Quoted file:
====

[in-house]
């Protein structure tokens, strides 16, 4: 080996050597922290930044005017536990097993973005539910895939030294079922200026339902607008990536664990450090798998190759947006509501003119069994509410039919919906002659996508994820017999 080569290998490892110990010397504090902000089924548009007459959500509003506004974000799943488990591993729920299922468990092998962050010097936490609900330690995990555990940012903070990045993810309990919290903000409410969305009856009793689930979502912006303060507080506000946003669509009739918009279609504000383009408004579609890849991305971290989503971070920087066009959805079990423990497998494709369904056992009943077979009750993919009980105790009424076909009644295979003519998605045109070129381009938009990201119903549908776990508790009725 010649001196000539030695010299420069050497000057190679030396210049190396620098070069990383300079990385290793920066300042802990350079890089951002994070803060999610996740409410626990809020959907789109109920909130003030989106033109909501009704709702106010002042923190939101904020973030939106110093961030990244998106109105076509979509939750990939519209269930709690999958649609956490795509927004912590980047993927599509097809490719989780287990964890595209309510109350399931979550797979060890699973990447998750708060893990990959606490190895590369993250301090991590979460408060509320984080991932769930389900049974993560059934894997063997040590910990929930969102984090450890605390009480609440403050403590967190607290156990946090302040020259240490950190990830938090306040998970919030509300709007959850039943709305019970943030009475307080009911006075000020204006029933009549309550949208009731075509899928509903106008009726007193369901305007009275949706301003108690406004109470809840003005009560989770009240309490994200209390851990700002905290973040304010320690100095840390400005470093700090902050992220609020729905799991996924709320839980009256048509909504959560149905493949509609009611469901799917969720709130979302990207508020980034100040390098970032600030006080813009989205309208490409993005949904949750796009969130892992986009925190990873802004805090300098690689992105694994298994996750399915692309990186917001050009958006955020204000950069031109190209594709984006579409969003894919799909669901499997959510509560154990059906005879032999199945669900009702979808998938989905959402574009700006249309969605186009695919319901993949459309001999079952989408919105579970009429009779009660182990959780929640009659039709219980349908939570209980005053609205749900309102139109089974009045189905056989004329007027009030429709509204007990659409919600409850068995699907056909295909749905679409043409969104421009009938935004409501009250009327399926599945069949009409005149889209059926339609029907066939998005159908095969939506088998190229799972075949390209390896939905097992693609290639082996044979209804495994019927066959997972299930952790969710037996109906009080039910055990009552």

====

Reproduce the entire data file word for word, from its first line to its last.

[in-house]
């Protein structure tokens, strides 16, 4: 080996050597922290930044005017536990097993973005539910895939030294079922200026339902607008990536664990450090798998190759947006509501003119069994509410039919919906002659996508994820017999 080569290998490892110990010397504090902000089924548009007459959500509003506004974000799943488990591993729920299922468990092998962050010097936490609900330690995990555990940012903070990045993810309990919290903000409410969305009856009793689930979502912006303060507080506000946003669509009739918009279609504000383009408004579609890849991305971290989503971070920087066009959805079990423990497998494709369904056992009943077979009750993919009980105790009424076909009644295979003519998605045109070129381009938009990201119903549908776990508790009725 010649001196000539030695010299420069050497000057190679030396210049190396620098070069990383300079990385290793920066300042802990350079890089951002994070803060999610996740409410626990809020959907789109109920909130003030989106033109909501009704709702106010002042923190939101904020973030939106110093961030990244998106109105076509979509939750990939519209269930709690999958649609956490795509927004912590980047993927599509097809490719989780287990964890595209309510109350399931979550797979060890699973990447998750708060893990990959606490190895590369993250301090991590979460408060509320984080991932769930389900049974993560059934894997063997040590910990929930969102984090450890605390009480609440403050403590967190607290156990946090302040020259240490950190990830938090306040998970919030509300709007959850039943709305019970943030009475307080009911006075000020204006029933009549309550949208009731075509899928509903106008009726007193369901305007009275949706301003108690406004109470809840003005009560989770009240309490994200209390851990700002905290973040304010320690100095840390400005470093700090902050992220609020729905799991996924709320839980009256048509909504959560149905493949509609009611469901799917969720709130979302990207508020980034100040390098970032600030006080813009989205309208490409993005949904949750796009969130892992986009925190990873802004805090300098690689992105694994298994996750399915692309990186917001050009958006955020204000950069031109190209594709984006579409969003894919799909669901499997959510509560154990059906005879032999199945669900009702979808998938989905959402574009700006249309969605186009695919319901993949459309001999079952989408919105579970009429009779009660182990959780929640009659039709219980349908939570209980005053609205749900309102139109089974009045189905056989004329007027009030429709509204007990659409919600409850068995699907056909295909749905679409043409969104421009009938935004409501009250009327399926599945069949009409005149889209059926339609029907066939998005159908095969939506088998190229799972075949390209390896939905097992693609290639082996044979209804495994019927066959997972299930952790969710037996109906009080039910055990009552």